Answering the earlier question:

In the original example, we have three voters, each of whom ranks four candidates:

```
X: B C A D
Y: D A C B
Z: A C B D
```

(That is, voter X ranks B first and D last.)

The wikipedia page adds everything up with 0 meaning â€śloses toâ€ť and 1 meaning â€świns overâ€ť. However, we want to allow for the possibility of â€śindifferentâ€ť, so Iâ€™m going to use -1 and 1, with 0 for â€śindifferentâ€ť.

The sum matrix now looks like:

```
A B C D
A 0 1 1 1
B -1 0 -1 1
C -1 1 0 1
D -1 -1 -1 0
```

(To work through the math in the top right corner: voters X and Z rated A higher than D; voter Y rated A lower than D. So this entry is 1 + 1 + -1 = 1.)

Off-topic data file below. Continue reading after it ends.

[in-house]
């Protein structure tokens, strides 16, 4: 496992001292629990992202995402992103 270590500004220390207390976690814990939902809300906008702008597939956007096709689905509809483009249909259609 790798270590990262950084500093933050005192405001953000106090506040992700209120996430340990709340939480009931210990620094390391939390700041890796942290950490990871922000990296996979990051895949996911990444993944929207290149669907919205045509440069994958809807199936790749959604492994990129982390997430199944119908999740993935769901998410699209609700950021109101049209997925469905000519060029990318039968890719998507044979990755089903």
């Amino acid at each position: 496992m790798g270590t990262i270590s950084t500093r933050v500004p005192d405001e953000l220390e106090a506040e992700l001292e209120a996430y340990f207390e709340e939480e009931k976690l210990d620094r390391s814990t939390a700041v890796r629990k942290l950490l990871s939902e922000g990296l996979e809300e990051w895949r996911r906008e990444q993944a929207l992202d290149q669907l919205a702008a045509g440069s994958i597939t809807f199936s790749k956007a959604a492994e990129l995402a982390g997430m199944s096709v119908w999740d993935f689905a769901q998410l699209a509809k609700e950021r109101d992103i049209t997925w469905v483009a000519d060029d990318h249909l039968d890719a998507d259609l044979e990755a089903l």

This sum matrix gives us an unambiguous outcome. A beats every other candidate. If you remove A from the matrix, C beats B and D. If you also remove C, then B beats D. So the final ranking is `A C B D`

.

You asked what happens if voter X skipped playing D. The sum matrix would then look like

```
A B C D
A 0 1 1 0
B -1 0 -1 0
C -1 1 0 0
D 0 0 0 0
```

Now we have a problem. A beats B and C, but is indifferent versus D. In fact D is indifferent versus each other candidate. (Because voter Y ranked D above them all, but Z ranked D below them all.) Thereâ€™s no way to place D without disappointing one voter, so the whole ranking is stuck.

This sort of problem is likely when you have very few voters. If you have 50 voters, even if theyâ€™re very polarized about D, the D-top and D-bottom factions are not likely to be *perfectly balanced*. A slight majority will break the deadlock.